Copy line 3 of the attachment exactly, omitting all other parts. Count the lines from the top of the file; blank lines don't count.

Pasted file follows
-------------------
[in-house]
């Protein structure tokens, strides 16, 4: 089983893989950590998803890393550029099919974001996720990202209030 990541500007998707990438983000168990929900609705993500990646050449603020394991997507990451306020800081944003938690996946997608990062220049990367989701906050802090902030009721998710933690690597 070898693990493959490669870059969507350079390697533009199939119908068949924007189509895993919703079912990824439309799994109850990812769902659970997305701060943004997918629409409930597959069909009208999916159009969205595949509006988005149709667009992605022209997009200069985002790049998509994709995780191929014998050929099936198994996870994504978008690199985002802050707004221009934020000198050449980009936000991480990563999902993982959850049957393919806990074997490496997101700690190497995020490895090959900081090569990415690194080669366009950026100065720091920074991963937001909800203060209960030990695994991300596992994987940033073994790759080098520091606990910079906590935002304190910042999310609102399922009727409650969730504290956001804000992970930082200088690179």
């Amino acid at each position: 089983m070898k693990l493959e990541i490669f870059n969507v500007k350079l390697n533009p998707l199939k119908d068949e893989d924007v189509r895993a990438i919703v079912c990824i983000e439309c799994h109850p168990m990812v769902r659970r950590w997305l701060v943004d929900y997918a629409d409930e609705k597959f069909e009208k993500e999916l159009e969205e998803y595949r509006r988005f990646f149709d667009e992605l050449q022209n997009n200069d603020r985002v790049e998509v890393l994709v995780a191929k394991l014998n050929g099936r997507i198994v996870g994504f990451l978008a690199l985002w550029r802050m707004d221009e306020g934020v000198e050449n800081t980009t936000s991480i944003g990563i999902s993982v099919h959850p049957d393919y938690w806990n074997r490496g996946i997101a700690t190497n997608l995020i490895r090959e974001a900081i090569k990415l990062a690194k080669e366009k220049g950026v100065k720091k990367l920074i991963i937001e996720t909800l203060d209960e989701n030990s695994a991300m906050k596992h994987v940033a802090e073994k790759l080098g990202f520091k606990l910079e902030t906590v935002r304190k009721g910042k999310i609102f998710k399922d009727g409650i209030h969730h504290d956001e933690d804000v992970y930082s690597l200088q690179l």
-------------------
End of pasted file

């Amino acid at each position: 089983m070898k693990l493959e990541i490669f870059n969507v500007k350079l390697n533009p998707l199939k119908d068949e893989d924007v189509r895993a990438i919703v079912c990824i983000e439309c799994h109850p168990m990812v769902r659970r950590w997305l701060v943004d929900y997918a629409d409930e609705k597959f069909e009208k993500e999916l159009e969205e998803y595949r509006r988005f990646f149709d667009e992605l050449q022209n997009n200069d603020r985002v790049e998509v890393l994709v995780a191929k394991l014998n050929g099936r997507i198994v996870g994504f990451l978008a690199l985002w550029r802050m707004d221009e306020g934020v000198e050449n800081t980009t936000s991480i944003g990563i999902s993982v099919h959850p049957d393919y938690w806990n074997r490496g996946i997101a700690t190497n997608l995020i490895r090959e974001a900081i090569k990415l990062a690194k080669e366009k220049g950026v100065k720091k990367l920074i991963i937001e996720t909800l203060d209960e989701n030990s695994a991300m906050k596992h994987v940033a802090e073994k790759l080098g990202f520091k606990l910079e902030t906590v935002r304190k009721g910042k999310i609102f998710k399922d009727g409650i209030h969730h504290d956001e933690d804000v992970y930082s690597l200088q690179l």